“A corporation, essentially, is a pile of money to which a number of persons have sold their moral allegiance. It can experience no personal hope or remorse, no change of heart. It cannot humble itself. Its single purpose is to become a bigger pile of money.”

    • Why do so many public intellectuals continue to talk about a supposed ‘polarization’?

      When looking at decades of polling, public opinion has shown a majority of the US population shifting left. There is no evidence of a large and consistent rift. Even in the Deep South, the majority living there either votes or leans toward the Democratic party, despite the GOP controlling the region through anti-democratic tactics (voter suppression, gerrymadering, etc).

      Consider some central issues. Most Americans support both abortion rights and abortion regulation, gun rights and gun regulation. Consider other issues. Most Americans, when informed of how high inequality is in the US, support decreasing inequality. Most Americans, when given a choice of rehabilitation, support non-punitive methods of dealing with crime. But the ruling elite control what Americans know through the media and what choices they get in polls and at the voting booth.

      It is only the political elites, activists, and upper classes who are divided, but they are a minority of the population. Yes, a powerful minority that controls the government, parties, economy, media and polling — yet still just a minority. The problem is that the minority, which includes public intellectuals claiming polarization, are mostly only talking to other members of this minority. The rest of the population is kept in the dark, not realizing that they are a majority with the only major divide being economic.

    • What if public intellectuals are helping to create polarization, rather than merely observing and studying it? And in doing so, what if public intellectuals (intentionally or unintentionally) are helping the ruling elite to keep the population divided or rather creating the false sense of division and divisiveness? Worse still, what if pushing the narrative of polarization eventually can cause actual polarization and so initiates a self-fulfilling prophecy?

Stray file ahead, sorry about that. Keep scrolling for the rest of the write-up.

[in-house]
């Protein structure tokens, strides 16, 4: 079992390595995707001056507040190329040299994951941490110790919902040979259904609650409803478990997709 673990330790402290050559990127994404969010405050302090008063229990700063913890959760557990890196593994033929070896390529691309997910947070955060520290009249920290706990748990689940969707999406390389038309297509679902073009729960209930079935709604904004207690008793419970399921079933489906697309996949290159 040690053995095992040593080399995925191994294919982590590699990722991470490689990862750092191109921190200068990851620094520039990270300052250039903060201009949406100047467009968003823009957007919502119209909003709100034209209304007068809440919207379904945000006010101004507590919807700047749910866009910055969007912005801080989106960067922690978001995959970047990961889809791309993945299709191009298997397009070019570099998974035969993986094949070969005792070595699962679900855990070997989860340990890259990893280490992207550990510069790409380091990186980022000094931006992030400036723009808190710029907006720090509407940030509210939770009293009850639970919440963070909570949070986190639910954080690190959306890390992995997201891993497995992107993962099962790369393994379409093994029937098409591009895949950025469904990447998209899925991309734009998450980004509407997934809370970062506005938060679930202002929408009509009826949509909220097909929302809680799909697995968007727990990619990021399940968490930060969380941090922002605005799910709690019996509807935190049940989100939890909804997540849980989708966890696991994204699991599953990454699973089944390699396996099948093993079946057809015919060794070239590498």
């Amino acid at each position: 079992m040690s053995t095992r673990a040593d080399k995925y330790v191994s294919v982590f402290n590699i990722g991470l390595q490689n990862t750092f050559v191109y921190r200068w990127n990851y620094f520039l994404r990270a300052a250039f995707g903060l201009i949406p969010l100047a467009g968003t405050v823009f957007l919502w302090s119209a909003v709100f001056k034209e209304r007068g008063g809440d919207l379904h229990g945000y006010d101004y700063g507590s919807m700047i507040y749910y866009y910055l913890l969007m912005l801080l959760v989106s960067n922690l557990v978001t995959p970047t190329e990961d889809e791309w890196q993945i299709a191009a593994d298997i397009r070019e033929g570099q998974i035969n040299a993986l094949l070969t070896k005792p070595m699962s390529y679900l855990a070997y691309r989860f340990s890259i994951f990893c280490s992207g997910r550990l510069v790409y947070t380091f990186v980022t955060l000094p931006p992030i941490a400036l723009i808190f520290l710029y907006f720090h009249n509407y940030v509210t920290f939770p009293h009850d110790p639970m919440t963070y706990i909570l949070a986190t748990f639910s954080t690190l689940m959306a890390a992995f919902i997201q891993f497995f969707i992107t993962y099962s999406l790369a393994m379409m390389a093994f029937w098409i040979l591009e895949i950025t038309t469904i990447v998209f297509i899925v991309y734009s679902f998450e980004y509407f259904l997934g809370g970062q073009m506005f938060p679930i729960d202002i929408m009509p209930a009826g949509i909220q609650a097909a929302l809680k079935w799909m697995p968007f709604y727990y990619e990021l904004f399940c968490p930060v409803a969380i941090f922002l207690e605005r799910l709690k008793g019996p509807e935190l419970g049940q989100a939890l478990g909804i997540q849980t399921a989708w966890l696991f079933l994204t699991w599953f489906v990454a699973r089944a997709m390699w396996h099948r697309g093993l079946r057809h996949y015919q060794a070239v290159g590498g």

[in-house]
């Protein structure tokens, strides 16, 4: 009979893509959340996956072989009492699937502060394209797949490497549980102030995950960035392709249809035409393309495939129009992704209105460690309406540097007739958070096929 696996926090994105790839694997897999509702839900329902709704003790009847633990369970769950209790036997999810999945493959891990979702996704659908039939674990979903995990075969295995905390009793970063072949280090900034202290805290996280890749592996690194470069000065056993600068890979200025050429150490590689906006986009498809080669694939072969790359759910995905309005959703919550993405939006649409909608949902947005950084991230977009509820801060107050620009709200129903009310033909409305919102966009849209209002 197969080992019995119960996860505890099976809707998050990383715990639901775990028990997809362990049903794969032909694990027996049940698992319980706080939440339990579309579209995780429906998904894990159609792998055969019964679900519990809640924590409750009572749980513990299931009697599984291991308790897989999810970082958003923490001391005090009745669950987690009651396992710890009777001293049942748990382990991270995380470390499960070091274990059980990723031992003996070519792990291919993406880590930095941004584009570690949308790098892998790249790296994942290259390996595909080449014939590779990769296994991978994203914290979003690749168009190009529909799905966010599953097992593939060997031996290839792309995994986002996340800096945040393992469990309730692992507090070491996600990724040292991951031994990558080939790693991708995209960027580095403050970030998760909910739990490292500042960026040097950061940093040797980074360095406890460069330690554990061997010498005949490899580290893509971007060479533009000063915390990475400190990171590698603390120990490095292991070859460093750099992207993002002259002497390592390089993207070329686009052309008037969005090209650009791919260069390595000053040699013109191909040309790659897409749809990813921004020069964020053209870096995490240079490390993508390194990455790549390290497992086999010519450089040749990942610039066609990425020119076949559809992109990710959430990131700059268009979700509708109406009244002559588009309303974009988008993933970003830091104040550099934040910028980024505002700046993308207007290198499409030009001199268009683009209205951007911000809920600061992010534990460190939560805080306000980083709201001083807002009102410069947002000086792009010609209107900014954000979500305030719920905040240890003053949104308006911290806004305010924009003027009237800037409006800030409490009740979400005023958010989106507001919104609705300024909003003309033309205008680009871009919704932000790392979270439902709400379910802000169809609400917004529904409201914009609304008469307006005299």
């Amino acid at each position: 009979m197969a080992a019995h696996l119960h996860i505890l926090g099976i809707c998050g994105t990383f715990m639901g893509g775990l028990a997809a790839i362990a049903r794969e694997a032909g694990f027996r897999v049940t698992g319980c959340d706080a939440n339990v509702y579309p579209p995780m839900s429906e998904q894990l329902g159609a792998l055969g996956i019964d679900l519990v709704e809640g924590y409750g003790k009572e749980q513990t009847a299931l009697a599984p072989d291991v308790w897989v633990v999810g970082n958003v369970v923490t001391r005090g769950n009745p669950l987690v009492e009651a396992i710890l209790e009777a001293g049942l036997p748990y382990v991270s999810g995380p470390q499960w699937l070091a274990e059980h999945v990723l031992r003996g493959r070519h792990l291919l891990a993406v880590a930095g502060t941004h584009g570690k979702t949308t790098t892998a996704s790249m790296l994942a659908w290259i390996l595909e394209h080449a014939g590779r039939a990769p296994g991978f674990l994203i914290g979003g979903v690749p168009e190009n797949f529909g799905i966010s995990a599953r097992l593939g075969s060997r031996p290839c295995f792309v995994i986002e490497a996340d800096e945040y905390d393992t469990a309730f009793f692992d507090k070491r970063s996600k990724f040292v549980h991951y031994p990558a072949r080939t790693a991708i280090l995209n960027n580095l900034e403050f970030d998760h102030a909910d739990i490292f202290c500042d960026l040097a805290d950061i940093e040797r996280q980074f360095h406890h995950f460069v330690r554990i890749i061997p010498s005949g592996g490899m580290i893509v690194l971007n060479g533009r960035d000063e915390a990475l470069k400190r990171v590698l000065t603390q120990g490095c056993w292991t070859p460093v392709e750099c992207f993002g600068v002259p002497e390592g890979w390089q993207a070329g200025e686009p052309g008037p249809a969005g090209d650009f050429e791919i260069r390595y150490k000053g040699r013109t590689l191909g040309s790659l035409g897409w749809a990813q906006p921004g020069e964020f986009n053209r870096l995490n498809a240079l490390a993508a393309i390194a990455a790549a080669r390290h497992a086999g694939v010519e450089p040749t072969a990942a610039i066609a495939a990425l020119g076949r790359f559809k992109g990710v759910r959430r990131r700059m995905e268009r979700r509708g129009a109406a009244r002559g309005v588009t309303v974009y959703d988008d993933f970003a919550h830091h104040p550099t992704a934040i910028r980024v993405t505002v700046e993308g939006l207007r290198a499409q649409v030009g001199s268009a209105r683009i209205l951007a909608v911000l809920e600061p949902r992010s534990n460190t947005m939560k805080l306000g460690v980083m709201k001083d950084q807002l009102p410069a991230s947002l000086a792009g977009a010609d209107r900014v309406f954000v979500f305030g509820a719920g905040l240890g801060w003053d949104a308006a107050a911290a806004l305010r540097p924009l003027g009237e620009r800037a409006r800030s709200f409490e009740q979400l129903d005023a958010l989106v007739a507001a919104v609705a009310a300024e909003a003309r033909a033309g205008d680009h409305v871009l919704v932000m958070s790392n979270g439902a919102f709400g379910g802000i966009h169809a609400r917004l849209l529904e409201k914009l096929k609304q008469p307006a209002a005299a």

• “By abandoning empiricism (the use of evidence and historical analogical reasoning) for Platonism (theory-first, model-driven analyses), we’ve exchanged robustness for fragility, and predictive power for coin-tosses.”

      That is true within neoliberalism in general. But as always, right-wingers are the worst or at least they are more blatant.

      “In fact, it is precisely the opposite: Britain’s population was small, and its economy was highly isolated.”

      The author is missing a basic point. The population didn’t necessarily grow at first, as much as it became increasingly concentrated. On top of that, there were large waves of European immigrants (e.g., Palatine Germans) seeking refuge, citizenship, or else the right to go to the colonies. Britain always had strong historical, political, and cultural ties to Europe.

      The Normans ruled England for a long time. A king of Netherlands also ruled England for a time. Many Scottish thinkers lived in France and English dissenters regularly spent time hiding out in European countries before returning home. Besides, most of the population of Britain were relatively recent arrivals (French was a common ancestry among Scots-Irish, my Scottish ancestors were Dutch, etc). These European ties and alliances allowed for greater power than otherwise would have been possible with an island nation. For example, when the British Empire fought the American colonies, they mostly relied on Hessian (i.e., German) soldiers.

      From a combination of factors, there were millions of unemployed, homeless, starving, and desperate people flooding into cities like London or out to the colonial trade locations. Most of them died and the survivors were often willing to do anything to go on surviving. They were either forced to work for poverty wages or become criminals. Failing that, they were forced into workhouses or sold into indentured servitude. It’s not that much different now with mass urbanization still increasing and once again creating a large surplus labor.